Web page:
The Invisible Administrator
Running an application or a batch file on a user's desktop with a different credential
We need to run an application on user's desktop
that requires administrative privileges. We also need to execute certain
batch files on workstations that require administrative privileges. I'd
like to use the RunAs utility but, unfortunately, it doesn't support passwords
in a script. Our users are using Windows XP Professional and our company
policy dictates that they should not be given administrative rights on
Can you recommend any solution that will accomplish what we want? If
I could use RunAs, that would be great. But, I am also open to other suggestions.
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Steve: You've mentioned RunAs utility, which can be handy
in a lot of situations. For example, if end users don't have administrative
privileges on their client computers, you can use RunAs to run an application
or a script in the background. However, RunAs doesn't allow you to enter
a password in a script. So, if you deploy a script using Group Policy
that uses RunAs command, depending on the script the user may get prompted
for a password.
Here's a solution that I've come up to solve your particular situation.
(And, at the end of this column, I do ask for readers to offer other techniques
or a better method to accomplish the results with RunAs; a book will go
to the best one.) This example uses a batch file that includes RunAs,
and enters the local Administrator password on the client workstation,
then executes the script that updates the time. The example only shows
you the capabilities of the script and the type of things that you can
do with this technique. Obviously, you can achieve the result of updating
time in many other ways. I use this example only to demonstrate the point,
since I don't know exactly which batch files you want to run. I've broken
down the solution into three steps:
1. Create a batch file, for example SetTime.bat, which includes
the following commands:
REM Map a drive to the computer if it's not in your
REM own domain. To map to a computer called London with
REM an Administrator password of "password", use the
REM following command.
net use z: \\london\c$ /user:administrator password
REM Now update the time on your local computer by
REM providing the domain name for Nwtraders domain
REM where the DC London exists.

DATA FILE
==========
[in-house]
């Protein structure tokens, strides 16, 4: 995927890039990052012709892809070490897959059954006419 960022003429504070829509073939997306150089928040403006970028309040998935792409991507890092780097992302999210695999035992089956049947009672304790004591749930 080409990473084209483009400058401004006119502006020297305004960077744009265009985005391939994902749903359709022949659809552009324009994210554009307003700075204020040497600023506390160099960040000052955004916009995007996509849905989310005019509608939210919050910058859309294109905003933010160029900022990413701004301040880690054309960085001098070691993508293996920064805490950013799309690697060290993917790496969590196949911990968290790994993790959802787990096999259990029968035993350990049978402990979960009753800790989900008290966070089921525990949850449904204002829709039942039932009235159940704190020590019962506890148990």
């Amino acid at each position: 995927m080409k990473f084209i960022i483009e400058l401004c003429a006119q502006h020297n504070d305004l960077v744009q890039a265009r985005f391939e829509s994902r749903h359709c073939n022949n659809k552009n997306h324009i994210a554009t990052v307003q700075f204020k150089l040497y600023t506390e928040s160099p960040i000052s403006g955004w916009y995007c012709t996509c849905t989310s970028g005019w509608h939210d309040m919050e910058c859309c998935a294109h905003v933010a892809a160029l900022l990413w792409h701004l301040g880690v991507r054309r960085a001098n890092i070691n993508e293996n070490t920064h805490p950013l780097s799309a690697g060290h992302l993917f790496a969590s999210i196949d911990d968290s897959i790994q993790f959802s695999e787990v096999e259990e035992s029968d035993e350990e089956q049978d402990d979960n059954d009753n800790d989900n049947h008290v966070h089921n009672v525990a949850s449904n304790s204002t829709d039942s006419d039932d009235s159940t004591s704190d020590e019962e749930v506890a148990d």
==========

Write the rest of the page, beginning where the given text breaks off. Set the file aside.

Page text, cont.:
net time /DOMAIN:nwtraders /set /y
REM Disconnect the drive that was mapped.
net use z: /d
You only need to map drives if the time server is not in the same domain.
Also, you can use any other program or command, instead of updating time.
The mapping of drive and "net time" is only used here for demonstration
2. Download the Sanur utility from TechGalaxy
Downloads and install it locally on the client computer. Sanur is
a freeware tool that allows you to "pipe" a password in the
RunAs utility. Make sure that both the Sanur program and the batch file
are on the path, or run it from the appropriate folder where the files
3. Create a batch file (e.g. Go.bat) that includes the RunAs command.
Make sure the echo is off or else the user will be able to see the Administrator's
RunAs /user:Computer1\Administrator SetTime.bat | sanur password
Here's what is happening. When you run the Go.bat file, it executes the
RunAs command using the local administrator's credentials. Go.bat then
executes the SetTime.bat file, which updates the time from a domain controller
in a different domain (or even a different forest). It first maps a drive
to establish a trust and then updates the time. Then it deletes the mapped
drive so only the time is updated and no mapped drives are left for the
Let's Hear ItDo you have any other techniques you can share
to accomplish what Steve wants, with or without freeware tools? Please
send me an e-mail at firstname.lastname@example.org.
The best solutions will appear in a future column and one submitter will
be sent a book, Protect
Your Windows Network From Perimeter to Data, by Johansson and
Zubair Alexander, MCSE, MCT, MCSA and Microsoft MVP is the founder of SeattlePro Enterprises, an IT training and consulting business. His experience covers a wide range of spectrum: trainer, consultant, systems administrator, security architect, network engineer, author, technical editor, college instructor and public speaker. Zubair holds more than 25 technical certifications and Bachelor of Science degrees in Aeronautics & Astronautics Engineering, Mathematics and Computer Information Systems. His Web site, www.techgalaxy.net, is dedicated to technical resources for IT professionals. Zubair may be reached at email@example.com.